Suffolk County District Attorney’s OfficeSinger said it’s highly likely that many women have experienced psychological abuse from their partners, just as Urtula and Roy did, and many may have also received texts urging them to kill themselves.
But that may be where the similarities end. Even if such abuse contributes to women’s suicide attempts, they are statistically more likely to survive, Singer said. And since suicide attempts don’t typically result in criminal charges, the men who abuse women in the same way that prosecutors say You and Carter abused Urtula and Roy often escape criminal punishment.
“What I suspect is that since most abusers are men, and since women are more likely to attempt suicide, what we see in the newspapers about (Urtula and Roy’s deaths) is the exception,” Singer said. “It’s more likely that you have male abusers increasing the risk of a suicide attempt that ends in a non-lethal suicide attempt.”
Singer added that such an outcome likely works in an abuser’s favor, helping perpetuate and prolong the abuse.
“If I were an abuser and I was doing classic, abusive things … and my girlfriend makes a suicide attempt, I would say, ‘See, look how f—ed up you are. I’m the only one who is here for you.'”
Experts say suicides shouldn’t result in involuntary manslaughter charges at all
Charles Krupa, Pool, File via AP
Both Medwed and Singer questioned the ethics of pursuing involuntary manslaughter charges at all when it comes to suicides.
Firstly, suicides are complex, multifaceted incidents that are generally not caused by a single factor or person.
Singer urged caution in casting judgments on both Urtula and Roy’s deaths, as details presented by police, prosecutors, and family members may not present a full picture of the men’s circumstances and mental states before their deaths.
“One of the things that the general public should keep in mind is that it’s easy to reverse-diagnose suicide,” he said. “You can look at a situation like this after the fact and say, ‘Ah clearly those texts were the cause.’ It could also have been things we have no documentation about.”
For instance, it’s possible that Urtula had contemplated or attempted suicide before he met or began a relationship with You. It’s also possible he experienced long-term depression or anxiety, unbeknownst to his family members or friends. Singer noted that Urtula’s suicide also occurred just before he was set to graduate — it’s possible he felt anguished or hopeless about his future, or any number of other emotions.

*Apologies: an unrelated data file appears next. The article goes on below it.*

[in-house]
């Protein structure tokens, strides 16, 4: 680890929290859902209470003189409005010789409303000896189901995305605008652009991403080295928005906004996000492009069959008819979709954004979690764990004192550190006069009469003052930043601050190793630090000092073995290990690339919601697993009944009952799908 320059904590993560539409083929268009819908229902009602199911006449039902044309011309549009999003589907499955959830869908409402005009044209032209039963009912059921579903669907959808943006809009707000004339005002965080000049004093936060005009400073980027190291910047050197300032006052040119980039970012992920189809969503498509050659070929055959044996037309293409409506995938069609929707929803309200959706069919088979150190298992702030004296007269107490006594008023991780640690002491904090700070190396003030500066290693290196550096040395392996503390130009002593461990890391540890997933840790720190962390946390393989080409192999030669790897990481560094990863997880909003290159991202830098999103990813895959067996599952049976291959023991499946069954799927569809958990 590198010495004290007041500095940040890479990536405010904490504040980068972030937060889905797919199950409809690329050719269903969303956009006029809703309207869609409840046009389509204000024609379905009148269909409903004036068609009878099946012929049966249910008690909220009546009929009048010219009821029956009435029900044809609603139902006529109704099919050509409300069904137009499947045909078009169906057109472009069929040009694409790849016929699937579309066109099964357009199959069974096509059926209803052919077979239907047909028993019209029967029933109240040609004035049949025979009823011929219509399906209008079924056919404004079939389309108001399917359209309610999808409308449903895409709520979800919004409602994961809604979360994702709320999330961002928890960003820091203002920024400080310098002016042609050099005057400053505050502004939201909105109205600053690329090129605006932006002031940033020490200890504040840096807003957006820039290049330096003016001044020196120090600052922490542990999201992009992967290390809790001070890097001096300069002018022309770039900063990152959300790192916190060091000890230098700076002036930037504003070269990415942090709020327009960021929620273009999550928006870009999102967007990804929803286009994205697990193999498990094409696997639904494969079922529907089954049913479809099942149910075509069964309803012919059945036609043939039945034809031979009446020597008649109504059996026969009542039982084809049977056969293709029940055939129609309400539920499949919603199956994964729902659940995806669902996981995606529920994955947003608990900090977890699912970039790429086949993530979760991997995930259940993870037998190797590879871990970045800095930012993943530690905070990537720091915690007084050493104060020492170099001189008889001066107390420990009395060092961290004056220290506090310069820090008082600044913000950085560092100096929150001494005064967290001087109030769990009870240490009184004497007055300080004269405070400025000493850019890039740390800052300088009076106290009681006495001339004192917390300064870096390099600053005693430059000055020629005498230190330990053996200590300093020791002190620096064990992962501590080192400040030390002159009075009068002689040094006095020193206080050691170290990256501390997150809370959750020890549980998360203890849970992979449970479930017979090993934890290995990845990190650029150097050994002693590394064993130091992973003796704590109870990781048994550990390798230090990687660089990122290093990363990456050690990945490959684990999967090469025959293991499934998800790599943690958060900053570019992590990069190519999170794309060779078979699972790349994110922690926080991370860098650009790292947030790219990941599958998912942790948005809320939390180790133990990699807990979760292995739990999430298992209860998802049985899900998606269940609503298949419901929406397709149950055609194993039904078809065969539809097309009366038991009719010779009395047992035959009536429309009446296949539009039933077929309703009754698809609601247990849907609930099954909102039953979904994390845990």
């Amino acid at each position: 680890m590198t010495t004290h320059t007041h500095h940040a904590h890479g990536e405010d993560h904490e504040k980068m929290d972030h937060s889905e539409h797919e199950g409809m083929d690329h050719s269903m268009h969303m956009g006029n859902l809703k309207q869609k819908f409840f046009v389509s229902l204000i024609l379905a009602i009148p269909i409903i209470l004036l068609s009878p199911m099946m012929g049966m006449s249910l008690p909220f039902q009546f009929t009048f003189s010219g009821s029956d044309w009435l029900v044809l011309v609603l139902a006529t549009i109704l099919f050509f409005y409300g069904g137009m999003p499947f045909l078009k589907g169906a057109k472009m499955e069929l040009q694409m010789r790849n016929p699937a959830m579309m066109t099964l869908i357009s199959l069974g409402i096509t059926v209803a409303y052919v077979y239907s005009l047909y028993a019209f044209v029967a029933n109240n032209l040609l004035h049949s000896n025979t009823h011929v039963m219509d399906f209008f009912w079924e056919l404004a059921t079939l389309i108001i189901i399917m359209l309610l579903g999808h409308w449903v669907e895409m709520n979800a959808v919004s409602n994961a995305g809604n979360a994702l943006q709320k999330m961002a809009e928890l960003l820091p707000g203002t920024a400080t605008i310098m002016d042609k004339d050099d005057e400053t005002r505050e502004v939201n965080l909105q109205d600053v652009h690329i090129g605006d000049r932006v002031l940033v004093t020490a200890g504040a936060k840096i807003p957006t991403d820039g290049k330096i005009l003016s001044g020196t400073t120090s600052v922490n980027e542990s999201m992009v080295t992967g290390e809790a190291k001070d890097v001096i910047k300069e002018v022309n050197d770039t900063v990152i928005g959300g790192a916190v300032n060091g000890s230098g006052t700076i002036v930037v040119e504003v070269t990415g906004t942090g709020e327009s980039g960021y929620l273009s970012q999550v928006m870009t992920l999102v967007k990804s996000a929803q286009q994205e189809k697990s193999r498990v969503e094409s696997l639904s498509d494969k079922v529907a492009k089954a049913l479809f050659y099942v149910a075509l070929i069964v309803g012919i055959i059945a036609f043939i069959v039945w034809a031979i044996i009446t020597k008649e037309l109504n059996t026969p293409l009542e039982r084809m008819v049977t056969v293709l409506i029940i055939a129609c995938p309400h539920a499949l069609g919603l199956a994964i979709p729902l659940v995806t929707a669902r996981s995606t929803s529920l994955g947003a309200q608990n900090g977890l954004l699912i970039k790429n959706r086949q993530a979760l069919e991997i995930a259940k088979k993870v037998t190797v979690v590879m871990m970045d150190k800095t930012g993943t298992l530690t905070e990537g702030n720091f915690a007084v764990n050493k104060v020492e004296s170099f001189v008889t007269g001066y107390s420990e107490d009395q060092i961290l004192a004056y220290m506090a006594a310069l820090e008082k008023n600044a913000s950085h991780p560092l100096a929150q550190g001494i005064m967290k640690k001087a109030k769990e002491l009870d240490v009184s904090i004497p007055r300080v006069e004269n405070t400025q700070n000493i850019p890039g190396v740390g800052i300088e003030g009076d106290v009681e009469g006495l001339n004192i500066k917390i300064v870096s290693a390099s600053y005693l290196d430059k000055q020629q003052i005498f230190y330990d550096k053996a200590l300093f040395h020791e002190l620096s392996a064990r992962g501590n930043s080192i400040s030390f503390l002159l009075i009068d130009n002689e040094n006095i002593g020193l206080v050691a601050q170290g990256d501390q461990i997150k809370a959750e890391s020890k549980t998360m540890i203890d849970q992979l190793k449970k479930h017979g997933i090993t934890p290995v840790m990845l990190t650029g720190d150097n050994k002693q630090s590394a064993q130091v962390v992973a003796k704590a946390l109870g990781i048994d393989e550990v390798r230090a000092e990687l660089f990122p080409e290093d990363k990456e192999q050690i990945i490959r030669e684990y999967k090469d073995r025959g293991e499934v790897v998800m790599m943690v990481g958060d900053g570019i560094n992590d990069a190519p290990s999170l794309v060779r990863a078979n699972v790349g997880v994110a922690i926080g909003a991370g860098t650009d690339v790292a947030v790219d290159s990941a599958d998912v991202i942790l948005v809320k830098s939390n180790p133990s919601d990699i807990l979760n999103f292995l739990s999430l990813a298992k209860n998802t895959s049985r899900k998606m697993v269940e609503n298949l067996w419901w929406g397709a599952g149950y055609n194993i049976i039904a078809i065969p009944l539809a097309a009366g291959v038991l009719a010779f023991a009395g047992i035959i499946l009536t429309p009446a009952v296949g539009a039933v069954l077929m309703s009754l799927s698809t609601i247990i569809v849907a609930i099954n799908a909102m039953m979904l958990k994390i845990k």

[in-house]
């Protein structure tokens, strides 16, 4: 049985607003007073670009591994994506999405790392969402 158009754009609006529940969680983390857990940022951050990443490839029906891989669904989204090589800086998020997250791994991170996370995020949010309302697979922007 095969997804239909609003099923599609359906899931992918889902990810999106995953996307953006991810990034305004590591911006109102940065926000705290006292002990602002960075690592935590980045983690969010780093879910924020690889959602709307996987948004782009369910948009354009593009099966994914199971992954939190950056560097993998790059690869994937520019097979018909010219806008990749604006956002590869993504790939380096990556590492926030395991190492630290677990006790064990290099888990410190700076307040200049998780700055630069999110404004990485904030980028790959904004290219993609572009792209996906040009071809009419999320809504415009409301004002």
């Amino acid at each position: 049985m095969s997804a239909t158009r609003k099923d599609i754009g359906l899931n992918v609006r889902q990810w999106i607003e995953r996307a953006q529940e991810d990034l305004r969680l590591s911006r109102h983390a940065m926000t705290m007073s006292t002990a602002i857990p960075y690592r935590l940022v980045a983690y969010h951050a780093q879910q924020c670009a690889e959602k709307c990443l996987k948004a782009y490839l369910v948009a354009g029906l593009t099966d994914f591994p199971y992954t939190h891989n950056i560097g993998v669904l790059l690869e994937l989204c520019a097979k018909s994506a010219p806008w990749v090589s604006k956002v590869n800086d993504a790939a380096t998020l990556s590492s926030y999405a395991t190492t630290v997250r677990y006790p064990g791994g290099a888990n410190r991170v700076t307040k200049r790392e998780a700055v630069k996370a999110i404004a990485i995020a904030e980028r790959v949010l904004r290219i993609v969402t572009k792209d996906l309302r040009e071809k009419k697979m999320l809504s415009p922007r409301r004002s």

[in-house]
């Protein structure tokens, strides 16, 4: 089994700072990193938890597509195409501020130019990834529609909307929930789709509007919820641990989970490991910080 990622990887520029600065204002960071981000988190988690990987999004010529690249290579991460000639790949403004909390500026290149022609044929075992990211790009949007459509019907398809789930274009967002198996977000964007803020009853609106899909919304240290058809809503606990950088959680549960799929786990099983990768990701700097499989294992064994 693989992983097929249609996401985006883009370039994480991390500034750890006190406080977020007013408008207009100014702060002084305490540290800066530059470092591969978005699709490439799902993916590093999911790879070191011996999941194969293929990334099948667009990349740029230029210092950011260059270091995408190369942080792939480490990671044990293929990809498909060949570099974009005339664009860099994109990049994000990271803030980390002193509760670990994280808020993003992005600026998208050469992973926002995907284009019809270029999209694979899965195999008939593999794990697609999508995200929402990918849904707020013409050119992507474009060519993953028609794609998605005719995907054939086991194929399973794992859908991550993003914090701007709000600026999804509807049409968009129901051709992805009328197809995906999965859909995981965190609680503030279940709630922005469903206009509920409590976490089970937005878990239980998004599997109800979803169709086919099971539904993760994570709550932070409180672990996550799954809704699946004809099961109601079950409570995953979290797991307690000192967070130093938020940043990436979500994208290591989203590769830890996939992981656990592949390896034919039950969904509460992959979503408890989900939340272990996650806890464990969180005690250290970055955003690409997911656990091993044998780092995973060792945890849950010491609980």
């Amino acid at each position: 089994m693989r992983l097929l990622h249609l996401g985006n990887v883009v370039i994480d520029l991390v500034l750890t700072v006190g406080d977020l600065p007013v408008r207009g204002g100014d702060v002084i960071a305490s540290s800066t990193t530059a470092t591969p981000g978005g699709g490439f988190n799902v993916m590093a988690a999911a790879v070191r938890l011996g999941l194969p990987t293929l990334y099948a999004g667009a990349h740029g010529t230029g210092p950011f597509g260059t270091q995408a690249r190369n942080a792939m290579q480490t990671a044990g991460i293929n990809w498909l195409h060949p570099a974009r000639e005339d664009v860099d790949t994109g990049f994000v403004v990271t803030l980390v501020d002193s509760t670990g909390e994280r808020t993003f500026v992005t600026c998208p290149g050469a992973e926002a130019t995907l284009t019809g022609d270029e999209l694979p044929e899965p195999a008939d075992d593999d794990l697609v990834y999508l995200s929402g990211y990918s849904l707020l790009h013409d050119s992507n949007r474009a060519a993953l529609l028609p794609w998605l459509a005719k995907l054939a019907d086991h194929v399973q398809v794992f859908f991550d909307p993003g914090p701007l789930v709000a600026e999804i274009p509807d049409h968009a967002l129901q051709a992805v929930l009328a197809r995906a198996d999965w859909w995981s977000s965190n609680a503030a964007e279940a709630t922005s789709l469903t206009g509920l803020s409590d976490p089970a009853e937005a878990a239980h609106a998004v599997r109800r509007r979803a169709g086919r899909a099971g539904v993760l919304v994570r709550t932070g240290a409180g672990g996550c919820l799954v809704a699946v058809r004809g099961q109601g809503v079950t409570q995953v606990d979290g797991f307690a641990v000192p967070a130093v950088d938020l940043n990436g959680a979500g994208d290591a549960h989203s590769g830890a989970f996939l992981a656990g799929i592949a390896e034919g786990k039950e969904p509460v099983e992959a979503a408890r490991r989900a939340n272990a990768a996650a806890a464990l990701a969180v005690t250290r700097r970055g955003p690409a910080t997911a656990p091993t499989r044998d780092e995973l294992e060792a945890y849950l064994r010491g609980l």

“That’s not uncommon for people just out of college,” Singer said. “Hindsight is 20/20. Don’t fall into the trap of saying, ‘Oh, we know what happened here.'”
But even if You did not cause Urtula’s suicide, experts said there’s no question her alleged behavior and abuse was morally reprehensible.
Medwed said he believes You was much more culpable in Urtula’s death than Carter was in Roy’s — prosecutors allege You physically abused Urtula and was present as he died, whereas Carter’s relationship with Roy took place mostly through text and phone exchanges and they had limited physical interaction.
Pat Greenhouse/The Boston Globe via Getty Images
But regardless of the accusations against You, Medwed said he believed involuntary manslaughter was the wrong way to charge her.
Involuntary manslaughter occurs when someone recklessly and unintentionally causes the death of another — for example, driving while intoxicated and causing a crash that kills someone.
But Medwed said with suicides, “it’s harder to show whether you consciously disregarded this huge risk, whether you knew this person was suicidal.”
Another key factor is that Urtula and Roy were directly responsible for their own deaths. That makes it hard to attribute the cause of death to another person, Medwed said.
After Roy’s death and Carter’s trial, Medwed helped create a bill in Massachusetts to criminalize “coerced suicide”, which would target a narrower range of behaviors, such as encouraging or manipulating someone into suicide or a suicide attempt, despite knowing that the victim previously considered or attempted suicide.
The new bill would be an alternative to charging someone with manslaughter, and Medwed suggested a maximum sentence of five years.
It’s easy for people to look at the details emerging in You’s case and say, “This is horrible, let’s throw the book at her,” Medwed said. “But you want to craft a law that captures much more nuanced cases.”
He continued: “With manslaughter, you have to prove a direct cause … It’s much harder to prove that causation with a suicide. I just don’t think manslaughter is a good crime to fit these situations.”